To diagnose Sturge-Weber Syndrome, the easiest way the characteristic feature of a Port Wine Stain on the face and forehead region which confirm the diagnosis along with presence of glaucoma and presence of abnormal blood vessels in the brain. Thus, further evaluations by Neurology, Ophthalmology, Dermatology needs to be conducted to confirm the diagnosis of Sturge-Weber Syndrome. Sturge-Weber Syndrome is a type of disorder in which at times there is involvement of only one organ structure or there may be involvement of two organ structures at one time. Infants with Sturge-Weber Syndrome are born with Port Wine Stain in the face which can be confirmed with a dermatologic evaluation. Also there is presence of seizures within the first year of life and EEG and MRI scan of the brain with contrast can confirm the involvement of the brain. Neurological symptoms can be observed as early as infancy or may develop later in childhood. There may be development of glaucoma as early as infancy and hence individual who are at risk for Sturge-Weber Syndrome need to have routine eye examinations.
What Are Treatments For Sturge–Weber Syndrome?
Sturge-Weber Syndrome is usually treated symptomatically but the treatment is usually delayed due to a delay in diagnosis of this disease since this disease is quite rare. For seizure control, anticonvulsant medications are used. Migraines headaches are treated with appropriate medications. At times, in Sturge-Weber Syndrome symptoms can present themselves at a later stage also and will need to be treated accordingly. Another treatment option is the use of low dose aspirin which has been successful for some people in symptom control.
What Are The Complications Of Sturge-Weber Syndrome?
Some of the complications of Sturge-Weber Syndrome are:
- Abnormal growth of blood vessels in skull
- Progressive growth of Port Wine Stain in the face and forehead regions
- Significant developmental delays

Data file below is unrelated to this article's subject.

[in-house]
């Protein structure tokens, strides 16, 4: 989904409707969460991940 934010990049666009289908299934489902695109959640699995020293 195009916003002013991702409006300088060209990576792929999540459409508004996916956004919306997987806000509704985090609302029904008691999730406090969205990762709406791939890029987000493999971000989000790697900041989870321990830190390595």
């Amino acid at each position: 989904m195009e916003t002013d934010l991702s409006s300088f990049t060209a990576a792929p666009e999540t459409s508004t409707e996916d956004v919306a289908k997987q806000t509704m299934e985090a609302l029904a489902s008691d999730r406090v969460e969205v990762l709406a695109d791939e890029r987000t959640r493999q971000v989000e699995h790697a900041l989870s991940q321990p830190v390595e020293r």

- Behavioral disorders
- Glaucoma which may at times cause blindness
- Seizure disorder
Life Expectancy, Prognosis And Learning Disability In Sturge-Weber Syndrome
The life expectancy of a child suffering with Sturge-Weber Syndrome depends on the severity of the disease. Majority of children with Sturge-Weber Syndrome go on to lead a normal lifestyle. In case if a child is significantly affected and there is severe involvement of the brain then the life expectancy gets reduced due to the inherent complications of brain involvement like lung complications and frequent infections, although with the advancement of medical science and with ongoing research this can also be increased. The prognosis of a child with Sturge-Weber Syndrome is also affected by the presence of seizure disorder and whether it is kept under control with appropriate treatment.
Despite the variety of treatment to control symptoms and complications, children with Sturge-Weber Syndrome tend to have some kind of disability still with them, one of which is learning disability which in some cases is mild and in some cases severe. A study conducted showed that there is a distinct relationship between seizures and learning disability. The study which was conducted showed the following results:
- Developmental Delays: This was found in 45% of children who had seizure disorder and those without seizure disorder did not have any form of learning disabilities.
- Behavioral Disorders: This was present in more than 80% of children with seizures and approximately 50% of children without seizures;
- Special Education Needs is required in 40-45% of children with seizures and not required in children without seizures;
- Workability: The study showed that 45% of people with Sturge-Weber Syndrome and seizures were able to be gainfully employed and 50% with Sturge-Weber Syndrome without seizures were able to be gainfully employed.
Hence the chances of a child having some form of disability is more when the child is suffering from seizure disorder than those children who do not have seizure disorder along with Sturge-Weber Syndrome.